Xenia Hanusiak reports from the Sydney Festival in Australia, probing in depth provocative creations offered by composer Liza Lim and pianist Bernadette Harvey.
About Xenia Hanusiak
As an opera singer, writer, cultural commentator, curator, and diplomat, Xenia Hanusiak contributes to the stage, the page, and the intervals in between. Xenia holds a PhD in Literature, two degrees in classical music, and a Bachelor of Arts degree (Theatre, Literature, Art History). Her collection of essays, feature articles, commentaries and columns have appeared in The Age, The Australian, ABC, South China Post, Sydney Morning Herald, Boston Globe, and specialist literary and music publications such as Music and Literature and La Scena Musicale.
Entries by Xenia Hanusiak
Interdisciplinary artists Janis Brenner and Muyassar Kurdi talk to Xenia Hanusiak about intergenerational collaboration, the vitality of laughter, and “Movement on Film,” their joint project at Areté Venue & Gallery.
Drawing upon two recent albums and welcoming a handful of well-chosen guests, the pianist Lara Downes celebrated the 200th anniversary of Clara Schumann’s birthday in a National Sawdust recital.
At the 2019 ONE Festival mounted by Opera Omaha in April, individual vision combined with collaborative effort to create a broad range of successful, memorable experiences, Xenia Hanusiak reports.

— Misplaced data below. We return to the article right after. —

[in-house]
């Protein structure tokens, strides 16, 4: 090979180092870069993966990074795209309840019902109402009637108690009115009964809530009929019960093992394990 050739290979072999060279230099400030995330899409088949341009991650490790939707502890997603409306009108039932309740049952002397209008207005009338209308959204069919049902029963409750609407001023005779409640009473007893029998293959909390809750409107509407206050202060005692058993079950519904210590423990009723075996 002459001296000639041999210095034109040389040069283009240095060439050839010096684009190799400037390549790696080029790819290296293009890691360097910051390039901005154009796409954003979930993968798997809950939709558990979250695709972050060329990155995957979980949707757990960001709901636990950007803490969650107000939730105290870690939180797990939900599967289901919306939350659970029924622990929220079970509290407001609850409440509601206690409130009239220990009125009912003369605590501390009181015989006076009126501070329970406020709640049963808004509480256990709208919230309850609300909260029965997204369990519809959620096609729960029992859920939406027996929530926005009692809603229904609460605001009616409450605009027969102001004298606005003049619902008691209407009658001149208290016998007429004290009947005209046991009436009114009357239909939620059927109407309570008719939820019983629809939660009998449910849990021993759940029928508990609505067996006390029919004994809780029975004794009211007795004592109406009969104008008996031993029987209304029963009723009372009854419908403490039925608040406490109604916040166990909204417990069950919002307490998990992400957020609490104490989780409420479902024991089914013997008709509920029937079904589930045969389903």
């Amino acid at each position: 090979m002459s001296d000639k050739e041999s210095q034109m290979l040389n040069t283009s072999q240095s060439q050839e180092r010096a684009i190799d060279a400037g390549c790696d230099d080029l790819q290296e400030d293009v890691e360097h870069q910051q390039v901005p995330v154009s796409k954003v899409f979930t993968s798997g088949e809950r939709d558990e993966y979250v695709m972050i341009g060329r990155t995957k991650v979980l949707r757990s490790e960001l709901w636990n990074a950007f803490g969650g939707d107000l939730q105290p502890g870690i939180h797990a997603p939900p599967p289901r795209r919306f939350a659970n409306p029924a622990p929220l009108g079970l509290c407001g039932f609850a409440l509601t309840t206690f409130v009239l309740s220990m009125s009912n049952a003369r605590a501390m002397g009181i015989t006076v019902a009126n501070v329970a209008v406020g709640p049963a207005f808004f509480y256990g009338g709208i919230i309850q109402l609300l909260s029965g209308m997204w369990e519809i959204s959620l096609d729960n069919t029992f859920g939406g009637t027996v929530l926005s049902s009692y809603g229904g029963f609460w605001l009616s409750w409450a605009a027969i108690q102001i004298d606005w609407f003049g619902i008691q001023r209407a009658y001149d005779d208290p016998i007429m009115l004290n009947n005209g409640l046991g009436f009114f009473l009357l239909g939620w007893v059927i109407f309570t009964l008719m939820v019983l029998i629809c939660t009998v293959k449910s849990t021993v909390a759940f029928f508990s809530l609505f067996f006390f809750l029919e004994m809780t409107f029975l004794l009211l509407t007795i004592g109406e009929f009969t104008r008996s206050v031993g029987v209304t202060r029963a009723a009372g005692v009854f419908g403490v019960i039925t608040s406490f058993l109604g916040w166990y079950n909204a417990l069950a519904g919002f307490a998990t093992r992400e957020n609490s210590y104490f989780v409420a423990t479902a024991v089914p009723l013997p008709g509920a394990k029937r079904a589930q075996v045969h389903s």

Xenia Hanusiak reports on a new touring work by Laurie Anderson, ‘The Language of the Future,’ presented in collaboration with the German ensemble Zeitkratzer at the Ultima festival in Oslo.
For every musician, their instrument is their most prized possession. For refugees, this instrument can also be the passport to freedom and safety. This was the case for Syrian musician Mariela Shaker, whose violin became her entrée card to the United States. At the National Sawdust/Carnegie Hall Neighborhood Concerts co-presentation of the Canales Project’s program “Between Two Worlds,” Shaker brought her experiences to the stage through story and sonata.
The Wall Street Journal recently reported on a gala event held in New York, meant to raise funds to bring a Chinese panda to the city. Meanwhile, in The Guardian Vladimir Ashkenazy called upon British musicians to maintain artistic relationships with Europe, despite any potential barriers imposed by Brexit. Each case illustrates a different approach undertaken to dissolve borders. Both exemplify “soft power.”
Having completed its fifth year, the Prototype festival is a success. But in applauding a festival for its vision, we can also ponder uncomfortable questions, some of which might be unanswerable. What do we expect from a 21st-century opera? Does it have a cultural obligation to the representation of gender? What is its role in advocacy? Is it possible to be progressive and retrospective at the same time?
I am on my way to see a workshop of a “new performing edition” of Handel’s four-hour opera Ariodante, the vision of director R. B. Schlather and musical director Geoffrey McDonald. I am nervous and slightly cynical about what “new” means to an opera composed in 1734, and how contemporary rhetoric keeps sending the message that opera is dead and everyone needs to bring it back to life. Am I going to another post-modern memorial service?